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Google crushes, shreds old hard drives to prevent data leakage

Jon Brodkin, Network World | April 25, 2011
Google is shedding some of the secrecy around its data center practices, with a new video that shows extensive security measures and the destruction of old hard drives to prevent leakage of customer data.

Google uploaded the video to YouTube on April 13, before last week's Amazon Elastic Compute Cloud outage, but then released a blog about the video on Friday, the day after the Amazon outage.

Google data centers connect to the Internet with multiple, redundant high-speed fiber optic cables to protect against failure, and have emergency backup generators in case of power outages. Customer data access automatically shifts form one data center to another in the event of fire.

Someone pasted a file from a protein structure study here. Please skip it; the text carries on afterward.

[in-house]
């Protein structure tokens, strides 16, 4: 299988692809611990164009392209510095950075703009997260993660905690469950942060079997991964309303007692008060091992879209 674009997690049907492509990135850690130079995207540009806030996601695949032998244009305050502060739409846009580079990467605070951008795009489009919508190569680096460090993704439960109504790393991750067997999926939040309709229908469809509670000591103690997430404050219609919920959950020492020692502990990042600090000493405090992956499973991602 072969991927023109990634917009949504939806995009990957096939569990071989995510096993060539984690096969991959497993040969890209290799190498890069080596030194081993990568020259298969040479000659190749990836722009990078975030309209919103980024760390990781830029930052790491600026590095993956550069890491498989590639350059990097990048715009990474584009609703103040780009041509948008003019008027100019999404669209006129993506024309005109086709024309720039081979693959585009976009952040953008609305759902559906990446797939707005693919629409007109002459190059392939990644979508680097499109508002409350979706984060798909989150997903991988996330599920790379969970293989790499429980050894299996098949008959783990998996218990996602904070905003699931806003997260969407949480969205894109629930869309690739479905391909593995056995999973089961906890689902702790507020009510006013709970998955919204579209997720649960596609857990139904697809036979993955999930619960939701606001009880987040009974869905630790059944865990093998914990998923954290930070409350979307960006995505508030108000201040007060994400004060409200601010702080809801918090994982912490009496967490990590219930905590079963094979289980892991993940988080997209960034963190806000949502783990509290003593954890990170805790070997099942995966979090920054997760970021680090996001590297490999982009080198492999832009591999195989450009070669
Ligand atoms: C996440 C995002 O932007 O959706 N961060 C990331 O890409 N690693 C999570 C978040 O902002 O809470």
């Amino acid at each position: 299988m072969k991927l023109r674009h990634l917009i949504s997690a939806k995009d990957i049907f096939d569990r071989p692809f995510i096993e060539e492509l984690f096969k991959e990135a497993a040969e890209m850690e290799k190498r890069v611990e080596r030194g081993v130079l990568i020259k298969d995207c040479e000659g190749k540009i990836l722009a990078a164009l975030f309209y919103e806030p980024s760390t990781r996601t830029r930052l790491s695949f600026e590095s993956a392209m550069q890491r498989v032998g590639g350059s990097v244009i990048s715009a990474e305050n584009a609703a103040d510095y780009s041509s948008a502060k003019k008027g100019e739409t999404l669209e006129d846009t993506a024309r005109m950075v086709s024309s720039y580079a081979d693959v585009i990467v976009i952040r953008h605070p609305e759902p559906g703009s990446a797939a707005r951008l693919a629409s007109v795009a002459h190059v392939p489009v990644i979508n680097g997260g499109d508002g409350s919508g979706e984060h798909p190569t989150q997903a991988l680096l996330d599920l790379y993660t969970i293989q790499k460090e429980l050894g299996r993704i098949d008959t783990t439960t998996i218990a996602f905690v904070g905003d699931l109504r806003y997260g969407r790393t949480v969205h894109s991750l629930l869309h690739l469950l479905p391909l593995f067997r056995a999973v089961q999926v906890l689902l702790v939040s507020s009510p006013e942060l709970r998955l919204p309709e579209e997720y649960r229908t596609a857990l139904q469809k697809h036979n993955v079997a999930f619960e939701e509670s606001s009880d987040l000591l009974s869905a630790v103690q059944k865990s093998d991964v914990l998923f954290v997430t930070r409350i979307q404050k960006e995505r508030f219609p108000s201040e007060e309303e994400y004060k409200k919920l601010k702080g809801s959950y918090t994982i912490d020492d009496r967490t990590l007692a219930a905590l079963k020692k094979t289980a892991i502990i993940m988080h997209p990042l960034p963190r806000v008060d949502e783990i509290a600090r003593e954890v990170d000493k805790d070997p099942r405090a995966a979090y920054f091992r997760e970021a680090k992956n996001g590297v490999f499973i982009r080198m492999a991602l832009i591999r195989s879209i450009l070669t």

The issue with Amazon was a different one, though. Amazon's outage stemmed from what it called a "networking event" that "triggered a large amount of re-mirroring" of storage volumes, creating a capacity shortage and taking virtual machines offline.

The Google video places much of its emphasis on physical security measures. Access to data center locations is tightly controlled, with no public tours or site visits. Cars are verified upon entry at a checkpoint manned around the clock, while difficult-to-forge badges are used for access inside the buildings. Some data centers even use iris scans to verify employees' identities.

Automated video analytics detect anomalies and alert security staff, and some data centers use "sophisticated thermal imaging cameras" to identify potential intruders by their heat signatures. Google security staff use carts, jeeps and scooters to respond to problems and maintain relationships with local law enforcement in case police backup is needed.

 

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